Advanced topics in emergency medicine: curriculum development and initial evaluation

West J Emerg Med. 2011 Nov;12(4):543-50. doi: 10.5811/westjem.2011.2.2095.


Background: Emergency medicine (EM) is a young specialty and only recently has a recommended medical student curriculum been developed. Currently, many schools do not require students to complete a mandatory clerkship in EM, and if one is required, it is typically an overview of the specialty.

Objectives: We developed a 10-month longitudinal elective to teach subject matter and skills in EM to fourth-year medical students interested in the specialty. Our goal was producing EM residents with the knowledge and skills to excel at the onset of their residency. We hoped to prove that students participating in this rigorous 10-month longitudinal EM elective would feel well prepared for residency.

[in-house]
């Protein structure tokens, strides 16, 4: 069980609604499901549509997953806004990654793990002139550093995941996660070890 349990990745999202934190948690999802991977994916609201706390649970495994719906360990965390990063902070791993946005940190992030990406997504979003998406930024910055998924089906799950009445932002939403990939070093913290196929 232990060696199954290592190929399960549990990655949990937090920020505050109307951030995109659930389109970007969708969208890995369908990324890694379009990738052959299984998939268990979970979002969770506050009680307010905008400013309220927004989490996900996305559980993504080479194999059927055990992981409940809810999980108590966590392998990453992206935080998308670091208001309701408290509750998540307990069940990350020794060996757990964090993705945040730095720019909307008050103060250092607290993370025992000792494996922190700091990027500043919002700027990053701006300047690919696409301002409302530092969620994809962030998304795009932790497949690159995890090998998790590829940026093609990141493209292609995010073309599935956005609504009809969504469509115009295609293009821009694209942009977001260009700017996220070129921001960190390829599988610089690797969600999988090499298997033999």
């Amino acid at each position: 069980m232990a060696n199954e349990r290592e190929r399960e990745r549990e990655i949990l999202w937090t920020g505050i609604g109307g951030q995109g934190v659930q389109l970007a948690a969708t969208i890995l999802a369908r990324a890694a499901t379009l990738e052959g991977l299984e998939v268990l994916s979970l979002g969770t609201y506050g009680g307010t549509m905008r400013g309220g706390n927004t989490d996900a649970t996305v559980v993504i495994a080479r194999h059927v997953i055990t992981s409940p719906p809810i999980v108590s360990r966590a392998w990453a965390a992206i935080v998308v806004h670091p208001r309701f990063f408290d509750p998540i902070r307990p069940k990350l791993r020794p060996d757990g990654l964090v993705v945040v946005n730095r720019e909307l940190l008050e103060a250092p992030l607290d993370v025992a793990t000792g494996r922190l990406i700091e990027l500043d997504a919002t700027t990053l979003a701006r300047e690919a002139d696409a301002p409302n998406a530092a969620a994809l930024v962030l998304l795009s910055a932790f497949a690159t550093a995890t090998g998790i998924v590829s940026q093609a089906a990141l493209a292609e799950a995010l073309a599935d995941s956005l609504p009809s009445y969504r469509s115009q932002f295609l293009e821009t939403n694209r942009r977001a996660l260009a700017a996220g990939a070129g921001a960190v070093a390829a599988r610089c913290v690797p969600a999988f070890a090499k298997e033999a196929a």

Methods: We studied the program with an end-of-the-year, Internet-based, comprehensive course evaluation completed by each participant of the first 2 years of the course. Graduates rated each of the course components by using a 5-point Likert format from "strongly disagree" to "strongly agree," either in terms of whether the component was beneficial to them or whether the course expectations were appropriate, or their perceptions related to the course.

Results: Graduates of this elective have reported feeling well prepared to start residency. The resident-led teaching shifts, Advanced Pediatric Life Support certification, Grand Rounds presentations, Advanced Cardiovascular Life Support proficiency testing, and ultrasound component, were found to be beneficial by all students.

Conclusions: Our faculty believes that participating students will be better prepared for an EM residency than those students just completing a 1-month clerkship. Our data, although limited, lead us to believe that a longitudinal, immersion-type experience assists fourth-year medical students in preparation for residency.